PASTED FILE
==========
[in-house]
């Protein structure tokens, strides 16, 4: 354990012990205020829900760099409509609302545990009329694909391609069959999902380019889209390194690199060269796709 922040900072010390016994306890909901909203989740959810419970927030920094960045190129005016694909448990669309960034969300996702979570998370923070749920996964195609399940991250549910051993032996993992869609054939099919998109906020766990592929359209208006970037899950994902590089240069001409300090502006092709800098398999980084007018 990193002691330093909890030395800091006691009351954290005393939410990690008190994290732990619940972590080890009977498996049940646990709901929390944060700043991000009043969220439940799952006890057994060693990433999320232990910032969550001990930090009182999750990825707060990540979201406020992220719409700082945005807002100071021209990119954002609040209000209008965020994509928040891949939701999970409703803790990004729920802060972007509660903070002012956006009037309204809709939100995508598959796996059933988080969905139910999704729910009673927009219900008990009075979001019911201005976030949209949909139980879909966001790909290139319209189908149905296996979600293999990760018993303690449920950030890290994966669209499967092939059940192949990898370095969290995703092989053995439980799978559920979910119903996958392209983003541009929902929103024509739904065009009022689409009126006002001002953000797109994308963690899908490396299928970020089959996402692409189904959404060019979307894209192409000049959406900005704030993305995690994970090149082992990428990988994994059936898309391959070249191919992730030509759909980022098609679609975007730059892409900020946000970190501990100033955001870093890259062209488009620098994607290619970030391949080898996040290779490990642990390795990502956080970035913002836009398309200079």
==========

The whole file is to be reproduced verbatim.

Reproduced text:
[in-house]
């Protein structure tokens, strides 16, 4: 354990012990205020829900760099409509609302545990009329694909391609069959999902380019889209390194690199060269796709 922040900072010390016994306890909901909203989740959810419970927030920094960045190129005016694909448990669309960034969300996702979570998370923070749920996964195609399940991250549910051993032996993992869609054939099919998109906020766990592929359209208006970037899950994902590089240069001409300090502006092709800098398999980084007018 990193002691330093909890030395800091006691009351954290005393939410990690008190994290732990619940972590080890009977498996049940646990709901929390944060700043991000009043969220439940799952006890057994060693990433999320232990910032969550001990930090009182999750990825707060990540979201406020992220719409700082945005807002100071021209990119954002609040209000209008965020994509928040891949939701999970409703803790990004729920802060972007509660903070002012956006009037309204809709939100995508598959796996059933988080969905139910999704729910009673927009219900008990009075979001019911201005976030949209949909139980879909966001790909290139319209189908149905296996979600293999990760018993303690449920950030890290994966669209499967092939059940192949990898370095969290995703092989053995439980799978559920979910119903996958392209983003541009929902929103024509739904065009009022689409009126006002001002953000797109994308963690899908490396299928970020089959996402692409189904959404060019979307894209192409000049959406900005704030993305995690994970090149082992990428990988994994059936898309391959070249191919992730030509759909980022098609679609975007730059892409900020946000970190501990100033955001870093890259062209488009620098994607290619970030391949080898996040290779490990642990390795990502956080970035913002836009398309200079």